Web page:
Young children are more willing to accept group decisions in which they have had a voice.

Published

Journal Article

People accept an unequal distribution of resources if they judge that the decision-making process was fair. In this study, 3- and 5-year-old children played an allocation game with two puppets. The puppets decided against a fair distribution in all conditions, but they allowed children to have various degrees of participation in the decision-making process. Children of both ages protested less when they were first asked to agree with the puppets' decision compared with when there was no agreement. When ignored, the younger children protested less than the older children-perhaps because they did not expect to have a say in the process-whereas they protested more when they were given an opportunity to voice their opinion-perhaps because their stated opinion was ignored. These results suggest that during the preschool years, children begin to expect to be asked for their opinion in a decision, and they accept disadvantageous decisions if they feel that they have had a voice in the decision-making process.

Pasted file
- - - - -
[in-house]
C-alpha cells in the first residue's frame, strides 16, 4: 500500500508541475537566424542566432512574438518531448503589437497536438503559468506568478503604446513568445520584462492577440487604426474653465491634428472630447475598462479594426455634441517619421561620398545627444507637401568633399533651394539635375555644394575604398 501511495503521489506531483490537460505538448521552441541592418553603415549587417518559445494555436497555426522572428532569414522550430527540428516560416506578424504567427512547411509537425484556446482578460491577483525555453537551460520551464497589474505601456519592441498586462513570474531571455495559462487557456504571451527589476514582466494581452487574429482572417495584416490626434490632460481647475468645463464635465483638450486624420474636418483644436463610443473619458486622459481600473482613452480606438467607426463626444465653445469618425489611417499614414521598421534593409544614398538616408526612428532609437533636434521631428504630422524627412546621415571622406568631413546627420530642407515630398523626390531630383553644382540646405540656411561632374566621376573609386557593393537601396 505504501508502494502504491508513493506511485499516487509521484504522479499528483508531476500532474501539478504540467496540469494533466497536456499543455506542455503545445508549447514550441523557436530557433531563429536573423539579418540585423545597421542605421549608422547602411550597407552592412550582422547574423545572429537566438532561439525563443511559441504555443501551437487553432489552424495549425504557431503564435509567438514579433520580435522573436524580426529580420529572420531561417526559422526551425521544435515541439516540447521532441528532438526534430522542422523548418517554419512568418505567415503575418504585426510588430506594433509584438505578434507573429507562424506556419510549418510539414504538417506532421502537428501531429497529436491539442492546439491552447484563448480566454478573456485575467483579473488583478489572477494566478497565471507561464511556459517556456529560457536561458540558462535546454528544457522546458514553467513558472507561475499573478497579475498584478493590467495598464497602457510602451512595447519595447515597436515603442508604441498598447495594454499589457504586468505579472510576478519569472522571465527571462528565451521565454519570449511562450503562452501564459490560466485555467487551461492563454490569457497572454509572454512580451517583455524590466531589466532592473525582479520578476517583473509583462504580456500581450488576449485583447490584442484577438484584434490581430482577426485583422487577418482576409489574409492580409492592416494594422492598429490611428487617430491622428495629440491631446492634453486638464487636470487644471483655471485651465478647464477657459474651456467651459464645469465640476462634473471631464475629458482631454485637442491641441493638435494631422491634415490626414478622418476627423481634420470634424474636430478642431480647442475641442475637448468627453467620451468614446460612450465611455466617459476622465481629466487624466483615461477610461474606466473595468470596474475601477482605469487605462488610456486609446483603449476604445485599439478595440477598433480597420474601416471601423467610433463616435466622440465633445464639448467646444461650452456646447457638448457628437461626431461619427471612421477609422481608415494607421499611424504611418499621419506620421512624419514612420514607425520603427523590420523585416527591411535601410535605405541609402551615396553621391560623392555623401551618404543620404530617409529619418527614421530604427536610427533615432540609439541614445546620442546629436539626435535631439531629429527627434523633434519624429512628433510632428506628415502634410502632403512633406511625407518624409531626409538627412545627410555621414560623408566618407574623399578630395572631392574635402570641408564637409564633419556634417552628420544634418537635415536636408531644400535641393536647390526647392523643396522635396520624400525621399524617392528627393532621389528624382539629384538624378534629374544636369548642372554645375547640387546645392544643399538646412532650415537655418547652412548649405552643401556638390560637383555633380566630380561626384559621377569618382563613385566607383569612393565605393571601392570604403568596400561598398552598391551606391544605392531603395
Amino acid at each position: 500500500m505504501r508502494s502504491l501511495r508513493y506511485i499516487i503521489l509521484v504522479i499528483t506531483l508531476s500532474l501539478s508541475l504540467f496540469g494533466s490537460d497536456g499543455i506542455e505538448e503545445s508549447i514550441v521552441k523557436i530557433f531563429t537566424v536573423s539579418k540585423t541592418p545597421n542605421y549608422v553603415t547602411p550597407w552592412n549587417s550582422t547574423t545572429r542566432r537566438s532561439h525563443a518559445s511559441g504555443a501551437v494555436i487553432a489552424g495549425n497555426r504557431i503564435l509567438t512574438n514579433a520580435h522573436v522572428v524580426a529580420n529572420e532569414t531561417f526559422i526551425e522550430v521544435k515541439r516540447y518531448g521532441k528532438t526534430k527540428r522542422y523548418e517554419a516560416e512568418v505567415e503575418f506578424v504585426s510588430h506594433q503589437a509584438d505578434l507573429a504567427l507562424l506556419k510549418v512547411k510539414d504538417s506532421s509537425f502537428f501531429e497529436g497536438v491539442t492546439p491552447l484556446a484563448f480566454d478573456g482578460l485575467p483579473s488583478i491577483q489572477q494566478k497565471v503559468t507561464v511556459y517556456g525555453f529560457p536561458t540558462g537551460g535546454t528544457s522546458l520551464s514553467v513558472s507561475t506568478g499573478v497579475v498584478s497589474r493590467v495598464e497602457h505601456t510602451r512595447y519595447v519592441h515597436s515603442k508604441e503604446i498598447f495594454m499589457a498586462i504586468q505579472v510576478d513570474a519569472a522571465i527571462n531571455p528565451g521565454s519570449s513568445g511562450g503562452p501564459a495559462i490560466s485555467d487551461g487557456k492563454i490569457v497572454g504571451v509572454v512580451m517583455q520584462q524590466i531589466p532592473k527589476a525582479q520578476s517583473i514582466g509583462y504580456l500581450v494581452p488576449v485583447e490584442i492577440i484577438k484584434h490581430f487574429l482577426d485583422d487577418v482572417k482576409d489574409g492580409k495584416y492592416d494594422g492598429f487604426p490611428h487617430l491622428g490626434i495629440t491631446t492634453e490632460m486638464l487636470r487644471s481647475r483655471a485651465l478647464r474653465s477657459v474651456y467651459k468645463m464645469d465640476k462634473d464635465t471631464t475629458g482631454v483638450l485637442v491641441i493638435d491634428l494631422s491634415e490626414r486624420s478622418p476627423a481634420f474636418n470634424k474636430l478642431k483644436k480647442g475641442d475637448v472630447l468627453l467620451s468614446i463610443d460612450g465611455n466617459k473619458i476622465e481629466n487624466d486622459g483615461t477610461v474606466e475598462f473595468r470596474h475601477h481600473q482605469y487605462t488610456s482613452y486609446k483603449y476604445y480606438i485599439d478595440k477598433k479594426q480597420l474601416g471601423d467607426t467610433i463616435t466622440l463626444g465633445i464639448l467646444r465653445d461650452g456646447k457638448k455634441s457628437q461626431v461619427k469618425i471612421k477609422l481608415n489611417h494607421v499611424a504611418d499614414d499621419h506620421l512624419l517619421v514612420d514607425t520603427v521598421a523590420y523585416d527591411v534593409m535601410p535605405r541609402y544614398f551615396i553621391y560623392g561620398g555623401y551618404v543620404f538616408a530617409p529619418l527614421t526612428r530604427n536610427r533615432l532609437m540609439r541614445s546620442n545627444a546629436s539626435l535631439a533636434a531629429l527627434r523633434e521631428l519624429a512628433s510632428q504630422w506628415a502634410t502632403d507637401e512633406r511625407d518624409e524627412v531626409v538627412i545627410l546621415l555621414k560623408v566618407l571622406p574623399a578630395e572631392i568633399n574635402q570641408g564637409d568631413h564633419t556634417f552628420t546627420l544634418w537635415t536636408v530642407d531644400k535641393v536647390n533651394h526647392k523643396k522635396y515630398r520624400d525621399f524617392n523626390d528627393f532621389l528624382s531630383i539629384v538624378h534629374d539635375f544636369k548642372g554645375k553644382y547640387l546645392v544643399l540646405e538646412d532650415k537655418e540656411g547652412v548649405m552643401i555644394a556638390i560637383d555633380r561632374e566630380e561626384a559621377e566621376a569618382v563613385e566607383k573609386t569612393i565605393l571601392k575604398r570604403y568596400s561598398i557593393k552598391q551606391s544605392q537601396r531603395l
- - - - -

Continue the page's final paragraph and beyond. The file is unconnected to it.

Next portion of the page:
Full Text

Duke Authors

Cited Authors

  • Grocke, P; Rossano, F; Tomasello, M

Published Date

  • February 2018

Published In

Volume / Issue

  • 166 /

Start / End Page

  • 67 - 78

PubMed ID

  • 28881262

Pubmed Central ID

  • 28881262

Electronic International Standard Serial Number (EISSN)

  • 1096-0457

International Standard Serial Number (ISSN)

  • 0022-0965

Digital Object Identifier (DOI)

  • 10.1016/j.jecp.2017.08.003

Language

  • eng